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 The PLS Procedure

Regression Methods

All of the predictive methods implemented in PROC PLS work essentially by finding linear combinations of the predictors (factors) to use to predict the responses linearly. The methods differ only in how the factors are derived, as explained in the following sections.

Partial Least Squares

Partial least squares (PLS) works by extracting one factor at a time. Let X=X0 be the centered and scaled matrix of predictors and Y=Y0 the centered and scaled matrix of response values. The PLS method starts with a linear combination t = X0w of the predictors, where t is called a score vector and w is its associated weight vector. The PLS method predicts both X0 and Y0 by regression on t:
The vectors p and c are called the X- and Y-loadings, respectively.

The specific linear combination t = X0w is the one that has maximum covariance t'u with some response linear combination u = Y0q. Another characterization is that the X- and Y-weights w and q are proportional to the first left and right singular vectors of the covariance matrix X0'Y0 or, equivalently, the first eigenvectors of X0'Y0Y0'X0 and Y0'X0X0'Y0, respectively.

This accounts for how the first PLS factor is extracted. The second factor is extracted in the same way by replacing X0 and Y0 with the X- and Y-residuals from the first factor

These residuals are also called the deflated X and Y blocks. The process of extracting a score vector and deflating the data matrices is repeated for as many extracted factors as are desired.

SIMPLS

Note that each extracted PLS factor is defined in terms of different X-variables Xi. This leads to difficulties in comparing different scores, weights, and so forth. The SIMPLS method of de Jong (1993) overcomes these difficulties by computing each score ti = Xri in terms of the original (centered and scaled) predictors X. The SIMPLS X-weight vectors ri are similar to the eigenvectors of SS' = X'YY'X, but they satisfy a different orthogonality condition. The r1 vector is just the first eigenvector e1 (so that the first SIMPLS score is the same as the first PLS score), but whereas the second eigenvector maximizes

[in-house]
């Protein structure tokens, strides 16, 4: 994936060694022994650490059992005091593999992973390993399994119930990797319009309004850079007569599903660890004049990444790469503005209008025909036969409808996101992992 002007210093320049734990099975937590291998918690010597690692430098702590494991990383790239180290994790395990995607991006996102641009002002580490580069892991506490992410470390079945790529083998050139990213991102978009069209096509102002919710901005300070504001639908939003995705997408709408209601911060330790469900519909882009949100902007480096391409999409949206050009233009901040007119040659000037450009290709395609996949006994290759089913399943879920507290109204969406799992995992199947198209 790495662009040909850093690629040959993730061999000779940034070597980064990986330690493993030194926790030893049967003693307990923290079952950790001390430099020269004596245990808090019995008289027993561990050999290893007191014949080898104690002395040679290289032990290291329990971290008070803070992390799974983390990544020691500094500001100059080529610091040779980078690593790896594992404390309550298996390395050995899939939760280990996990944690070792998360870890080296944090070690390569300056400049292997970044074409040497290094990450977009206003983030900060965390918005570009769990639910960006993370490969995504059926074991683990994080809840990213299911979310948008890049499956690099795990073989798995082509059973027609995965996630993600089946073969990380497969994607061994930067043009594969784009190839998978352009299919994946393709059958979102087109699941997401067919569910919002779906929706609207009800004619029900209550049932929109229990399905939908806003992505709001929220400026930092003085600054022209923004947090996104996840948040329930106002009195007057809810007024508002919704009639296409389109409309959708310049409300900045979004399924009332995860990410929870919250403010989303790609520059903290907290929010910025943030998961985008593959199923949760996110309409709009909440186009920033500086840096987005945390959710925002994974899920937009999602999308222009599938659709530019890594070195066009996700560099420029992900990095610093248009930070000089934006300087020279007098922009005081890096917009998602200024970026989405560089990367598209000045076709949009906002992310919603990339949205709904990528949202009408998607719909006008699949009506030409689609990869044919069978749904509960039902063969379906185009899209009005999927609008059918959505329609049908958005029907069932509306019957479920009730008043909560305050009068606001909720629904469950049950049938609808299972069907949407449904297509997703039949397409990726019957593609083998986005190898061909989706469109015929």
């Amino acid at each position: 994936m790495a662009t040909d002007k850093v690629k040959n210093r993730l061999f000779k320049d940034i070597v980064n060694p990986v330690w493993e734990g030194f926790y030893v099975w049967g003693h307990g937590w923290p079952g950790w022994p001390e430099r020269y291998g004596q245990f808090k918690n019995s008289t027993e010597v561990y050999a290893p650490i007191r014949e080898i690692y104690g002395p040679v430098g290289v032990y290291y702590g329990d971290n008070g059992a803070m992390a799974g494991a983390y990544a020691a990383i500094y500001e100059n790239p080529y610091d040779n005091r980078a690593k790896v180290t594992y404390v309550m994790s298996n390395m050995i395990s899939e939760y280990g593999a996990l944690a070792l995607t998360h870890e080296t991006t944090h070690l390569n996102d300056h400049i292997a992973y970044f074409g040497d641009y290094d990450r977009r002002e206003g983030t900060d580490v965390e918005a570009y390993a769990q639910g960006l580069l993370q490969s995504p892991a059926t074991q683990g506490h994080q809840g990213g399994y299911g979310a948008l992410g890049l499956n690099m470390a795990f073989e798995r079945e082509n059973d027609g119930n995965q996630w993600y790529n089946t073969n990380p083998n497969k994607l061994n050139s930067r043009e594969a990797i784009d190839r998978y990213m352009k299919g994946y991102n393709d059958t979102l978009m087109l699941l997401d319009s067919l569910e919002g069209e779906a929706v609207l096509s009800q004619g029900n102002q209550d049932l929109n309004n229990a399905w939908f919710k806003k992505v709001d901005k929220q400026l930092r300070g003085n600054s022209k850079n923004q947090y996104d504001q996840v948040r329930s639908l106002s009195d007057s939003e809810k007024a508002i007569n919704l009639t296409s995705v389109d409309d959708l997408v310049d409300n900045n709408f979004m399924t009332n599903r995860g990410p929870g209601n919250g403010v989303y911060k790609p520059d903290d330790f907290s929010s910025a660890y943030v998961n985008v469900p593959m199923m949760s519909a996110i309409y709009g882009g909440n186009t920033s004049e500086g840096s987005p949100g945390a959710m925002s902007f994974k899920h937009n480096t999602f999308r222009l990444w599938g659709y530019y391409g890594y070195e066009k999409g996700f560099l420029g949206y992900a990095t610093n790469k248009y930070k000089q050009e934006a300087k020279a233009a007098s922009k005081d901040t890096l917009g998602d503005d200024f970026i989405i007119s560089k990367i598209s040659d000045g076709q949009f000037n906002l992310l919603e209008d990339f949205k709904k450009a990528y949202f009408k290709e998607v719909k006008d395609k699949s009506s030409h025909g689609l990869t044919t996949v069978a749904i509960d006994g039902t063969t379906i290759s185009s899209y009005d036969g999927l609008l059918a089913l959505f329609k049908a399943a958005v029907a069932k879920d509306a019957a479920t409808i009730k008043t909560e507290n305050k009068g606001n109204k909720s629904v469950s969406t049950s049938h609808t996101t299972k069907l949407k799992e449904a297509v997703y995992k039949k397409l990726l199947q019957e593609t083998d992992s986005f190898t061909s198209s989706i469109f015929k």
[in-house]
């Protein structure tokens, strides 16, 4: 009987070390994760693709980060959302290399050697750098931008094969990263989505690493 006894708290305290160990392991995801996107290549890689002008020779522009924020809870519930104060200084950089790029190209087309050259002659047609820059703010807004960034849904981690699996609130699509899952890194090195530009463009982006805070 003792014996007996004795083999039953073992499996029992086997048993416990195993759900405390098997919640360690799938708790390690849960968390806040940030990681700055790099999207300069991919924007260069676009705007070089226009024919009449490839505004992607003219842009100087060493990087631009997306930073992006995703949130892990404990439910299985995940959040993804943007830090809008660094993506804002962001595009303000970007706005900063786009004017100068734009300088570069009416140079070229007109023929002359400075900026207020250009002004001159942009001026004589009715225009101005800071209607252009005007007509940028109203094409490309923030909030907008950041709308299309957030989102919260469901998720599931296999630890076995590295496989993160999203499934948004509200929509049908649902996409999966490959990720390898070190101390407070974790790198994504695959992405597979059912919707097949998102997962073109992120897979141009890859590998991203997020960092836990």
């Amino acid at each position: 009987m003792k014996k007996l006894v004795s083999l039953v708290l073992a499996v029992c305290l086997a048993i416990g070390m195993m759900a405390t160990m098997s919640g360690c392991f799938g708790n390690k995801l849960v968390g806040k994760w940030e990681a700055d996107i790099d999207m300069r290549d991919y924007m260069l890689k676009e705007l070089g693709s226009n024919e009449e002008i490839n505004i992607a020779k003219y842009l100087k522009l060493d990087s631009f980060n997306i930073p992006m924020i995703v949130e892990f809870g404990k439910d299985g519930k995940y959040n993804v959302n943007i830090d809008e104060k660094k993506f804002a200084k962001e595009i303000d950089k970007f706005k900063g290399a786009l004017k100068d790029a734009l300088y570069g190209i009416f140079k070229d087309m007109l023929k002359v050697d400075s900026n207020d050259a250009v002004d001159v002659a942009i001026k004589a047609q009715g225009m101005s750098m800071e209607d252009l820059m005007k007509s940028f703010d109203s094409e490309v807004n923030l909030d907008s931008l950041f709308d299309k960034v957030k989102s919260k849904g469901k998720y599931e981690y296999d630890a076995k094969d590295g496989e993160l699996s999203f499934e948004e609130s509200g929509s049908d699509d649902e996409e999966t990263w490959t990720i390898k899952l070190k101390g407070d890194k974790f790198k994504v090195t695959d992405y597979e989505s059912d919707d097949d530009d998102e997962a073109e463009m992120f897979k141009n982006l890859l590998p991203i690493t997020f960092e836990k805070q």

e1'SS'e2  subject to e1'e2 = 0
the second SIMPLS weight r2 maximizes
r1'SS'r2  subject to r1'X'Xr2 = t1't2 = 0
The SIMPLS scores are identical to the PLS scores for one response but slightly different for more than one response; refer to de Jong (1993) for details. The X- and Y-loadings are defined as in PLS, but since the scores are all defined in terms of X, it is easy to compute the overall model coefficients B:

Principal Components Regression

Like the SIMPLS method, principal components regression (PCR) defines all the scores in terms of the original (centered and scaled) predictors X. However, unlike both the PLS and SIMPLS methods, the PCR method chooses the X-weights/X-scores without regard to the response data. The X-scores are chosen to explain as much variation in X as possible; equivalently, the X-weights for the PCR method are the eigenvectors of the predictor covariance matrix X'X. Again, the X- and Y-loadings are defined as in PLS; but, as in SIMPLS, it is easy to compute overall model coefficients for the original (centered and scaled) responses Y in terms of the original predictors X.

Reduced Rank Regression

As discussed in the preceding sections, partial least squares depends on selecting factors t = Xw of the predictors and u = Yq of the responses that have maximum covariance, whereas principal components regression effectively ignores u and selects t to have maximum variance, subject to orthogonality constraints. In contrast, reduced rank regression selects u to account for as much variation in the predicted responses as possible, effectively ignoring the predictors for the purposes of factor extraction. In reduced rank regression, the Y-weights qi are the eigenvectors of the covariance matrix of the responses predicted by ordinary least squares regression; the X-scores are the projections of the Y-scores Yqi onto the X space.

Relationships Between Methods